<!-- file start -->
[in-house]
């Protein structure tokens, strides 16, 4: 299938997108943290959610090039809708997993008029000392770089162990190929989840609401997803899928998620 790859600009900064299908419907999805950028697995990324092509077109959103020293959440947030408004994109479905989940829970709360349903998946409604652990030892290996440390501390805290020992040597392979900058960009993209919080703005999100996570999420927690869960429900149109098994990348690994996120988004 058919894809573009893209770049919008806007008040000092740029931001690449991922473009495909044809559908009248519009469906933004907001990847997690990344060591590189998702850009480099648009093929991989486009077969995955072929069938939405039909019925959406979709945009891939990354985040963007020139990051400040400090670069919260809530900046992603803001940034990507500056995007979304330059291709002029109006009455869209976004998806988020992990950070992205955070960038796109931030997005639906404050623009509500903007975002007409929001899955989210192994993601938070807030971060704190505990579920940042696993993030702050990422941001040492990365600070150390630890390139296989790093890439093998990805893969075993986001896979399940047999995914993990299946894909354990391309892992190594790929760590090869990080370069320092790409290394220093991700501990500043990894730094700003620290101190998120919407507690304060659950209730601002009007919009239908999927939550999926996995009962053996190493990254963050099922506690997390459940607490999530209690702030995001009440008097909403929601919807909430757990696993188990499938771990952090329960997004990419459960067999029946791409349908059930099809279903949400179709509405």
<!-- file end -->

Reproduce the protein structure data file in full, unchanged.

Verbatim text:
[in-house]
């Protein structure tokens, strides 16, 4: 299938997108943290959610090039809708997993008029000392770089162990190929989840609401997803899928998620 790859600009900064299908419907999805950028697995990324092509077109959103020293959440947030408004994109479905989940829970709360349903998946409604652990030892290996440390501390805290020992040597392979900058960009993209919080703005999100996570999420927690869960429900149109098994990348690994996120988004 058919894809573009893209770049919008806007008040000092740029931001690449991922473009495909044809559908009248519009469906933004907001990847997690990344060591590189998702850009480099648009093929991989486009077969995955072929069938939405039909019925959406979709945009891939990354985040963007020139990051400040400090670069919260809530900046992603803001940034990507500056995007979304330059291709002029109006009455869209976004998806988020992990950070992205955070960038796109931030997005639906404050623009509500903007975002007409929001899955989210192994993601938070807030971060704190505990579920940042696993993030702050990422941001040492990365600070150390630890390139296989790093890439093998990805893969075993986001896979399940047999995914993990299946894909354990391309892992190594790929760590090869990080370069320092790409290394220093991700501990500043990894730094700003620290101190998120919407507690304060659950209730601002009007919009239908999927939550999926996995009962053996190493990254963050099922506690997390459940607490999530209690702030995001009440008097909403929601919807909430757990696993188990499938771990952090329960997004990419459960067999029946791409349908059930099809279903949400179709509405």